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Money Transfer Businesses – Don’t ignore the FCA!

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If you run a Money Transfer Business (an MTB) which provides Money Transfer Services, you’ll already know that it’s a regulated activity within the scope of the Financial Conduct Authority, the FCA. You’ll understand the obligations that relationship creates.

The FCA may be busy, but that doesn’t mean compliance can be overlooked

Even if your business is small you’ll know about the requirements of due diligence. You’ll understand the need to check customer details as part of the Know Your Customer (KYC) regime. You’ll know about transaction monitoring and you’ll be aware that the FCA can fine you – or even close your business down – for failing to meet compliance standards.

You might also have picked up in the news media that the FCA is under-resourced, and is unable to keep up with the demands of policing an ever-expanding financial services sector. Don’t believe it for one moment. True, the FCA may be underfunded for the magnitude of the tasks they face, but don’t think they lack teeth and do not for one moment think they won’t come calling if they think there is cause to do so.

There’s plenty of evidence that the FCA will find businesses which fail to comply

If you doubt this, simply run a quick search online for FCA fines 2024. Much of what you’ll find is unrelated MTBs, but go a little further and search on their website for money transfer. Now the picture becomes clearer. This is an area in which the FCA is very active and you’ll see why: MTBs are especially vulnerable to abuse by money launderers, who often work at a large scale and with sophisticated scams.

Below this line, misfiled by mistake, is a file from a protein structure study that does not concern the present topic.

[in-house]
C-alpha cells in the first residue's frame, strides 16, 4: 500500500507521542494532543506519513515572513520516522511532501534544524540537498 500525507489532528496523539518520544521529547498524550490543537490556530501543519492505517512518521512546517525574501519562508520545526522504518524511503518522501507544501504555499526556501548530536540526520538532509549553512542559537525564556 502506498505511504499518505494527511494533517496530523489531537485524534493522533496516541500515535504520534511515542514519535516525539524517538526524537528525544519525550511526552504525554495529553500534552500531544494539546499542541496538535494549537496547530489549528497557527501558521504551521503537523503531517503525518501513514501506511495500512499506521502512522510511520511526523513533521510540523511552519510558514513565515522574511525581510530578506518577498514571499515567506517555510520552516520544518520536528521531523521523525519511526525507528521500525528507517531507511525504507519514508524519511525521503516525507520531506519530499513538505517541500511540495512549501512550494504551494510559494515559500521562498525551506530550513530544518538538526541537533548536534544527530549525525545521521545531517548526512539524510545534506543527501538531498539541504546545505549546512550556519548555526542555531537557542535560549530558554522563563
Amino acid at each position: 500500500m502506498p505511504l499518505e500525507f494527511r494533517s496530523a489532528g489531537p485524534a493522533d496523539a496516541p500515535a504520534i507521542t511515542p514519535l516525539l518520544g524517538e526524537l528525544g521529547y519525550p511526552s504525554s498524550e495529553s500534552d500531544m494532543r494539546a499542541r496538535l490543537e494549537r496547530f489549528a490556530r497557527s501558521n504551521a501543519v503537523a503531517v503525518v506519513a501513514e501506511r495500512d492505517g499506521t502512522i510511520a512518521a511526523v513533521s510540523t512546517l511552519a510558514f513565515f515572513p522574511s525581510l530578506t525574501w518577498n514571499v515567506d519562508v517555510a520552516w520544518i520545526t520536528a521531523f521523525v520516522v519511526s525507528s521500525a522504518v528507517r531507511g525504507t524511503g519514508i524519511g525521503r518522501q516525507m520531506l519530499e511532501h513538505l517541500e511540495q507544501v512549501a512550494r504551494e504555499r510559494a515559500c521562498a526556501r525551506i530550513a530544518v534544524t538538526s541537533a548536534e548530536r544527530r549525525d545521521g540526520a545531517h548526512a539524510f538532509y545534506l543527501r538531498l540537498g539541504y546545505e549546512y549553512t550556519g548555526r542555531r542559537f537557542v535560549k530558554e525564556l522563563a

Money laundering is a serious problem globally, and the UK is not exempt. In particular, its large financial services industry makes it appealing to those involved in financial crime. The UK National Crime Agency estimates that the amount of money laundered in the country each year could be between £36 billion and £90 billion.

The point here is that even an apparently well-run business can become a victim of money laundering. The FCA explains how in a useful document entitled Money Transfer Scams. You can also find their stern looking letter template with the heading,  Action needed in response to common control failings identified in anti-money laundering frameworks. Despite the daunting title it’s useful reading.

Defeating the money launderers

MTBs face a dual challenge ensuring compliance. You don’t want to be used and abused by criminals, and you don’t want the FCA to find fault with your financial compliance procedures.

Given the complexity of meeting regulatory requirements it makes sense to buy into a third party specialist service that can deliver the services you need. In particular, this will be initial checks (KYC) and ongoing surveillance via transaction monitoring. All of which needs to be automated. To stay up to date, there are more elements to consider. The essential benefits to look for are

  • thorough customer screening with up to date enquiries for anti-money laundering and anti-terrorism funding
  • checks against sanctions lists and for Politically Exposed Persons
  • in-depth ID verification, including alerts for stolen or re-sold documents
  • transaction monitoring to build up accurate pictures of typical behaviours – and thus suspicious ones
  • a customisable rules engine, so you can fine-tune levels of scrutiny to match areas and levels of risk and
  • scalability, so growing your business is easy.

There are many compliance services on the market. But there are relatively few who can offer all of the above at cost-effective prices. It pays to do your research and find one who does.


By Declan Morton, staff writer at Essiell Compli, a leading provider of anti-money laundering and counter-terrorist financing compliance solutions.

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